Brno centre for childcare launches “rent-a-granny” scheme

Photo: Archives de Radio Prague

This month saw the launching of a new EU-funded child-care project aimed at helping families with young children juggle work and family. In view of the lack of day nurseries and kindergartens around the country the Brno Centre for Family Planning and Child Care has launched a “rent-a-granny” scheme along the lines of the Oma Dienst project successfully implemented in neighbouring Austria.

Photo: Lenka Žižková
Irena Mala is more than a babysitter- she is a replacement grandparent who now looks after two young boys several days a week. The boys’ parents were one of the first to respond to the “rent a granny” scheme launched by the Brno centre. Gabriela Vybiralova, one of the project’s organizers, says the name of the project –Clover – denotes a bond between three generations: seniors, young parents and children.

“We launched the Clover project only this month and the idea behind it was to help mums who do not have grandparents to help them out return to work once their maternity leave ends. Many worry about leaving their children with babysitters but what we offer is highly personal childcare by someone motivated by family contact rather than financial gain. There are many retired women who have free time on their hands and find great fulfillment in this. We select our grannies carefully and try to match them to the right families –in terms of location and interests. What we insist on is regular contact –at least once a week in order to support the process of emotional bonding between granny and the kids.”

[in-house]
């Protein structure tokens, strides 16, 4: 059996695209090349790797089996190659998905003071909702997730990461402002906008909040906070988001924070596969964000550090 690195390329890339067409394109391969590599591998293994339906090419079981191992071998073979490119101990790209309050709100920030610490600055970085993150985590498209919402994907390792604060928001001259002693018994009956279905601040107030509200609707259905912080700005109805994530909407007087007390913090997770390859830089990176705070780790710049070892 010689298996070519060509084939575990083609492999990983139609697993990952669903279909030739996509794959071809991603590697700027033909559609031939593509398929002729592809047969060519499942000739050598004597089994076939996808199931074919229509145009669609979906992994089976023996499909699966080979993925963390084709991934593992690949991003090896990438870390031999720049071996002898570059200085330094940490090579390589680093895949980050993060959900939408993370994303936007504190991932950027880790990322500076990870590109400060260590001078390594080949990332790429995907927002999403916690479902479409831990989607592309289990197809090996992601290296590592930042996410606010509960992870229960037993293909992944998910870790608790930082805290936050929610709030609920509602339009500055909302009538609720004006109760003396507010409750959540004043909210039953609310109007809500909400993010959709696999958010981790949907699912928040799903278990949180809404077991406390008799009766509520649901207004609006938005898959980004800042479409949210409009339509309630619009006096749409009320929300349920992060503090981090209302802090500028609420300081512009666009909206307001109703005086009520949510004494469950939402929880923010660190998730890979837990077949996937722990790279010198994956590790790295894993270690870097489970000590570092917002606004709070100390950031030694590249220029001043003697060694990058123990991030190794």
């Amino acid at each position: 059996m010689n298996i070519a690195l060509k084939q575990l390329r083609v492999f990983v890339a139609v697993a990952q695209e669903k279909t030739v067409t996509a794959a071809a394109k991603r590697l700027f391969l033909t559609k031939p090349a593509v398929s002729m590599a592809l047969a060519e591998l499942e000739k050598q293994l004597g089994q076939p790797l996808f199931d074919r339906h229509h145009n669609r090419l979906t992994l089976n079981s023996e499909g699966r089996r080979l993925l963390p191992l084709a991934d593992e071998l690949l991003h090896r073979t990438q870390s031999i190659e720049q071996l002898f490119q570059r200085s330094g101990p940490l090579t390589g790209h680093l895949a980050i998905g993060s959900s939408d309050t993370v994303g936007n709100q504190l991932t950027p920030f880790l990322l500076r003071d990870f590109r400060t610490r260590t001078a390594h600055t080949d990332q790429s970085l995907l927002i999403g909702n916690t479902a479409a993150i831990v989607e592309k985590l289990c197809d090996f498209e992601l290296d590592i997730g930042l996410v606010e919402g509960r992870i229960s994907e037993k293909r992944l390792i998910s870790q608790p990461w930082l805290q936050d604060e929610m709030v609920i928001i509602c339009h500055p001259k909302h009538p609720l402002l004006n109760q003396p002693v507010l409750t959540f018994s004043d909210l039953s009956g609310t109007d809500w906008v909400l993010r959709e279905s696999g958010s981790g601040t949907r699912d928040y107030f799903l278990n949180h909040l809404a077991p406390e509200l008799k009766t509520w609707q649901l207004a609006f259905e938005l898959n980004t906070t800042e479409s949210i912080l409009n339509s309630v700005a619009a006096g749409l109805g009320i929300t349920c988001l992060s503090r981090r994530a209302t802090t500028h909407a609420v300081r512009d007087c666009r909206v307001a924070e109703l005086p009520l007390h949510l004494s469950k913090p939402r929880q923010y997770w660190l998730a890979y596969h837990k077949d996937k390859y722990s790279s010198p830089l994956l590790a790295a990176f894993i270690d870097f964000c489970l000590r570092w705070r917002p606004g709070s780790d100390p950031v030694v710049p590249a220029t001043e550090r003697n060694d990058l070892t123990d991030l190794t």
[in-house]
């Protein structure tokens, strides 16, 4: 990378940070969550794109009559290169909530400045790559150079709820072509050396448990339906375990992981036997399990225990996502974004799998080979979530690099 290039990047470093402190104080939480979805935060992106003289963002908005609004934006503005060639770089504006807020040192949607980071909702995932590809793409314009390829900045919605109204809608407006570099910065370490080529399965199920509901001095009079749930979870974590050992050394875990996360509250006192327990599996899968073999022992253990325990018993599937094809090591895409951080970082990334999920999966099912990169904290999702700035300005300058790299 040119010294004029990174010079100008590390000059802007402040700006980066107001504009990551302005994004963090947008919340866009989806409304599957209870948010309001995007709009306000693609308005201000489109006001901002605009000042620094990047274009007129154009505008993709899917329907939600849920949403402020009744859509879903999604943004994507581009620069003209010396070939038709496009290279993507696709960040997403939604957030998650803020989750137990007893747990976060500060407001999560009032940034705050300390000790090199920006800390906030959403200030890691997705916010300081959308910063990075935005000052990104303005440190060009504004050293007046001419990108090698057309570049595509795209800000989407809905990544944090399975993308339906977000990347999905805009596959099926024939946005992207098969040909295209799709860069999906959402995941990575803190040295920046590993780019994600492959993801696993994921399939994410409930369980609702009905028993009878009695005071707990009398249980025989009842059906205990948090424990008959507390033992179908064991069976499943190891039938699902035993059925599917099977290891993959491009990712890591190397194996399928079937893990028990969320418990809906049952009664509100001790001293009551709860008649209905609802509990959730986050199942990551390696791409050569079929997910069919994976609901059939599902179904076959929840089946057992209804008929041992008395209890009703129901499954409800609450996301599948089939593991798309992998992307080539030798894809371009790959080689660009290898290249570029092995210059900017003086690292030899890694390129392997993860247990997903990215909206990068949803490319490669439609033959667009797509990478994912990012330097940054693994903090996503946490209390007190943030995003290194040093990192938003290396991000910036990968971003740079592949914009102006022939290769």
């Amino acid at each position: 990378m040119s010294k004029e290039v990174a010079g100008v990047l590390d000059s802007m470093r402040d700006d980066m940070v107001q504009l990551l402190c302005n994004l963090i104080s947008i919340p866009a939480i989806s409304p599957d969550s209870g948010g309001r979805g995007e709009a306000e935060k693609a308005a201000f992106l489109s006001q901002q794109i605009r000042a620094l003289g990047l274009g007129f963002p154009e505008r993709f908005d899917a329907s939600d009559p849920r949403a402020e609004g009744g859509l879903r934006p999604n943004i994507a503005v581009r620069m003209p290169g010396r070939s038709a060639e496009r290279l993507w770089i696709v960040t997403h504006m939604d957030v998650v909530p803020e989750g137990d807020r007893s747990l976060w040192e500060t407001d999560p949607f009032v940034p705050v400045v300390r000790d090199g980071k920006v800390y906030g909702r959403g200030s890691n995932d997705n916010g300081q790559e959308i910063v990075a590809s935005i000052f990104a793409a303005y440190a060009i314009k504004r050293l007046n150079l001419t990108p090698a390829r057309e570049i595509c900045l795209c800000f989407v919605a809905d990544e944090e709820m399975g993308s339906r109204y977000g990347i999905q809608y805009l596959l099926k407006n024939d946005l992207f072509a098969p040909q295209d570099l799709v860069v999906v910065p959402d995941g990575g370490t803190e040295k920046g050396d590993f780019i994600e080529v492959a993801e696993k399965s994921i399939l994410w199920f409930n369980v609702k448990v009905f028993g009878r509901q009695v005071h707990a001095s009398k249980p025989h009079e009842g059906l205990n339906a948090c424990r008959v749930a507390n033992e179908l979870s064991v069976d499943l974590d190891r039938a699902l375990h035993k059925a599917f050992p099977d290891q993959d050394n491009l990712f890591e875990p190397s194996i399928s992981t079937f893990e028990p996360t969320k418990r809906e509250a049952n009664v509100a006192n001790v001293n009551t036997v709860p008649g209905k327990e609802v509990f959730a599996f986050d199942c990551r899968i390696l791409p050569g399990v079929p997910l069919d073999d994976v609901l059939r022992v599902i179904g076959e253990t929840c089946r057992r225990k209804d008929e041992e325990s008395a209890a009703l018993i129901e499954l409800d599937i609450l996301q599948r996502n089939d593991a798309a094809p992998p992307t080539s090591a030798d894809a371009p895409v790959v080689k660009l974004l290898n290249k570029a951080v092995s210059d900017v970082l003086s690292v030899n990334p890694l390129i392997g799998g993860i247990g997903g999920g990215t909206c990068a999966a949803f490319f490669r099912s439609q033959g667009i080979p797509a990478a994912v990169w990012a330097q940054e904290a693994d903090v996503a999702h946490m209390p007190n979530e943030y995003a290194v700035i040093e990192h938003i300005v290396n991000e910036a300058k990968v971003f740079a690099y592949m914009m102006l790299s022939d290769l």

Irena Mala who is retired with grown children of her own–and no grandchildren to fill her time – says she is very happy in her new role.

“These kids keep me young and spending time with them is most enjoyable. We chat, we play games, go to the playground, buy ice-cream–the kind of things you would do with your own grandchildren. I have plenty of other interests and hobbies – but this is something more –it is an enjoyable and useful way of spending my free time.”

Gabriela Vybíralová
Rented grannies are mainly there for the children –they should not be expected to clean house or cook. They have no specific certifications, but they all have childcare experience and some have formal training. They are ready to offer love, support and protection and are in fact very much what a biological granny would be. The set rate is a minimum of 50 crowns per hour, though there are no objections to reaching an individual agreement.

I asked Gabriela Vybiralova how much interest the scheme had generated so far.

“Well after the media attention the project received in the past few days we have been bombarded by calls from around the country. We are filing all offers and requests though we had expected to expand more slowly from our home base in Brno, Moravia. We are already struggling to meet demand – we have 50 grannies and 90 families who want to rent one.”